f. said counterwheel being mounted in said vertical frame on the side of said vertical plane passing through the axis of said traction wheel opposite to said center of gravity of said trolley structure to urge said counterwheel against said lower traction surface in both loaded and unloaded condition.
5. The trolley structure of claim 4, further characterized in that
a. said common frame includes a central plate adapted to be disposed at one side of said rail and provided with upper and lower journal box means for supporting bearings for said traction and counterwheels.
6. The trolley structure of claim 4, further including
a. guide wheels rotating aroung vertical axes and adapted to engage vertical lateral guide surfaces included on said rail.
7. The trolley structure of claim 4, in which
a. said frame includes an opening and a cover plate means therefor,
b. current pick-up means for engaging sliding lines on said rail are mounted on said cover plate means.
8. The trolley structure of claim 4, which includes:
a. a motor on said frame adjacent said traction wheel to drive said traction wheel, and
b. said motor being mounted to one side of said vertical plane passing through said traction wheel axis to establish said center of gravity of said trolley structure.
9. The trolley structure of claim 4, which includes:
a. a second counterwheel for engaging said lower traction surface, and
b. said second counterwheel being disposed on the side of said vertical plane passing through said traction wheel axis opposite the first mentioned counterwheel.
The prior art discloses a trolley having two upper supporting or traction wheels connected with a lower counterwheel by a parallelogram linkage. On a horizontal stretch of track, the counterwheel adheres to the rail without pressure, while on inclines it is pressed to the lower rail surfaces from below by the parallel displacement of the linkage. A disadvantage of this arrangement is that, should removal from and/or replacement upon the rail be necessary, this cannot be done without substantial disassembly of the entire mechanism.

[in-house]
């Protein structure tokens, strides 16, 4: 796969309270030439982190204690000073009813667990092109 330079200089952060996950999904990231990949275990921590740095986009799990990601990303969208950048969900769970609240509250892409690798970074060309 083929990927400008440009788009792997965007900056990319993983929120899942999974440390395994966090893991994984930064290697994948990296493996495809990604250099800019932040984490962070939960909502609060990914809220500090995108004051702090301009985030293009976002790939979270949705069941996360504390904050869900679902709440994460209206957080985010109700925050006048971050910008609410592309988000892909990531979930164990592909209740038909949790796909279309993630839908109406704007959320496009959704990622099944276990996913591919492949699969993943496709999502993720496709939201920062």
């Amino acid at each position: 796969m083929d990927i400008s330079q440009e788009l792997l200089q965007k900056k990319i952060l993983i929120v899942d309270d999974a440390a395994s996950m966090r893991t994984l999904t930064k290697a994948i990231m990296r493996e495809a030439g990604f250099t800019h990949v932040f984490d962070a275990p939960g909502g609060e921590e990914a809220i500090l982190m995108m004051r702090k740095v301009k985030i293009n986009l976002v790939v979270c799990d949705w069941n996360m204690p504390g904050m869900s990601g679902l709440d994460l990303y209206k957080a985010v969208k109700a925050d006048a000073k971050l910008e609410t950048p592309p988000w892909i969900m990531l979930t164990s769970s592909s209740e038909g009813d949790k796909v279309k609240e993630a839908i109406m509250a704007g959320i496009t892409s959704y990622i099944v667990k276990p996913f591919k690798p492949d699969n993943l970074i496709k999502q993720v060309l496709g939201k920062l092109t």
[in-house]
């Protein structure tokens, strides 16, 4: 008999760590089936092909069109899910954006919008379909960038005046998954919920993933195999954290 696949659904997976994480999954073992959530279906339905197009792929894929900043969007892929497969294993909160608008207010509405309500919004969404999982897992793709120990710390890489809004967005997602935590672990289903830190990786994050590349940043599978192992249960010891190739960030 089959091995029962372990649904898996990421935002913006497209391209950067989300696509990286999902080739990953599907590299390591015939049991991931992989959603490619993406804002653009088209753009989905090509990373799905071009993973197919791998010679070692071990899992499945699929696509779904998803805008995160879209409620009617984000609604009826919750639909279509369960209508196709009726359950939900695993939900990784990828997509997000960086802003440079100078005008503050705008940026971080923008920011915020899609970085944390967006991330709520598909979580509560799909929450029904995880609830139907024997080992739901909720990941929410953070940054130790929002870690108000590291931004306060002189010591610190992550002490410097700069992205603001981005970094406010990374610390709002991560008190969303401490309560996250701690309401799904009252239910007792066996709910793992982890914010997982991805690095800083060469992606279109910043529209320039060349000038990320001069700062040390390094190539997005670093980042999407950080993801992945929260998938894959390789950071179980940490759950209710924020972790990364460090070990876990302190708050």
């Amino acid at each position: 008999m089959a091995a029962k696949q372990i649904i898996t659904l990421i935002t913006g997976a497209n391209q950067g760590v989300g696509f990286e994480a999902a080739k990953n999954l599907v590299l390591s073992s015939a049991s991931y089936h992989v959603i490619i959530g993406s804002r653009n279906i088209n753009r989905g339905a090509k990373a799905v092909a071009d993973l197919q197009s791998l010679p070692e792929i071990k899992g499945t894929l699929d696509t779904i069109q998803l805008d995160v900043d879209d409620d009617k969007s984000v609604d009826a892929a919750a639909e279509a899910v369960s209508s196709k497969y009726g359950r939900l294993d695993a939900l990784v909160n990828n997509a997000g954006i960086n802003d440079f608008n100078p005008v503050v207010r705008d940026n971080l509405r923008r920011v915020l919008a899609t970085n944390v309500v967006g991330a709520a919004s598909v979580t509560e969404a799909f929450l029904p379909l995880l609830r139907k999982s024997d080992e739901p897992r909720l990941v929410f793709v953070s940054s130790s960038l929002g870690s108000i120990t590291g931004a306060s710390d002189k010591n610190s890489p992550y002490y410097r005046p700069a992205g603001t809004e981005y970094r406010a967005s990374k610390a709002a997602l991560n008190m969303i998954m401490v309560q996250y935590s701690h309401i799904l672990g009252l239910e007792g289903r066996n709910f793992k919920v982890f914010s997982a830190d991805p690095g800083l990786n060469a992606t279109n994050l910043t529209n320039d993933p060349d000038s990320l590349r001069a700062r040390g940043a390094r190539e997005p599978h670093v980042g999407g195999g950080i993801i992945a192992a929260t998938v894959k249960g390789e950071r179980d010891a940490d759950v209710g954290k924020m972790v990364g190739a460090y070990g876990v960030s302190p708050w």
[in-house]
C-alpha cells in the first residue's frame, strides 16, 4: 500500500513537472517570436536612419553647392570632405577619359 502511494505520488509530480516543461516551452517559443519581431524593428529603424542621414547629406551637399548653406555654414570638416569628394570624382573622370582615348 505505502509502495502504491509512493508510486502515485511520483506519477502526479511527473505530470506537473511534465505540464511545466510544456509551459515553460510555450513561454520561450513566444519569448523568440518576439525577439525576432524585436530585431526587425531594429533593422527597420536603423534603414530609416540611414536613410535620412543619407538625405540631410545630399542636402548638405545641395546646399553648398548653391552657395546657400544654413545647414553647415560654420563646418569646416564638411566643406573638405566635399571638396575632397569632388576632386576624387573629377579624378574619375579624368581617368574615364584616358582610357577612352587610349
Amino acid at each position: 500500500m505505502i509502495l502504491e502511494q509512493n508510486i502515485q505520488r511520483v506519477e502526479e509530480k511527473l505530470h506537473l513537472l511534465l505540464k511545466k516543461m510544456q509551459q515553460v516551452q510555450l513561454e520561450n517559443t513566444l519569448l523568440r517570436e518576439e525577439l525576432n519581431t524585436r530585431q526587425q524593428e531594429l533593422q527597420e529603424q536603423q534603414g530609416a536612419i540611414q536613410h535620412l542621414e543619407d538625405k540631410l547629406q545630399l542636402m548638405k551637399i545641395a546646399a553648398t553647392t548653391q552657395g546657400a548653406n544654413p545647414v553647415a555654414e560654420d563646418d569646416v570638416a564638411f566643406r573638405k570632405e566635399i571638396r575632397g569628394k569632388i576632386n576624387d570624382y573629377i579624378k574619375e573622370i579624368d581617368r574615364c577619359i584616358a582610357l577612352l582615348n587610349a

It is the object of the present invention to provide a trolley truck structure which may easily be placed upon the rail and just as easily be removed therefrom. This is achieved, in accordance with the invention, by spacing the wheels (supporting or traction wheel, counterwheel which engage the upper and lower bearing surfaces of the rail) a greater distance apart than the actual vertical spacing between the two parallel bearing surfaces of the rail in a manner in which the center of gravity of both the loaded and empty trolley truck is laterally displaced with respect to the points of contact between the rail and the supporting wheel and the counterwheel, to cause both wheels to engage firmly and adhere to the rail. This design enhances the friction between rail and wheels which serves to secure the truck on the bearing surfaces of the rail, and, as in the case of certain modified embodiments, upon any guides arranged adjacent the rail or forming part of the rail. By having a greater distance between supporting and counterwheel than that between the bearing surfaces of the rail, it is possible to cancel the friction by pivoting the trolley truck, itself, about a horizontal lateral axis. In this position, the trolley may be easily removed from the rail by simultaneous tilting. If the traction wheel actually travels, as is also feasible in accordance with the principles of the invention, on a lower flight of the rail and the counter wheel adheres to an upper flight of the rail, the trolley is pivoted for removal from the rail in such a way that the wheels are positioned in approximately horizontal tandem fashion.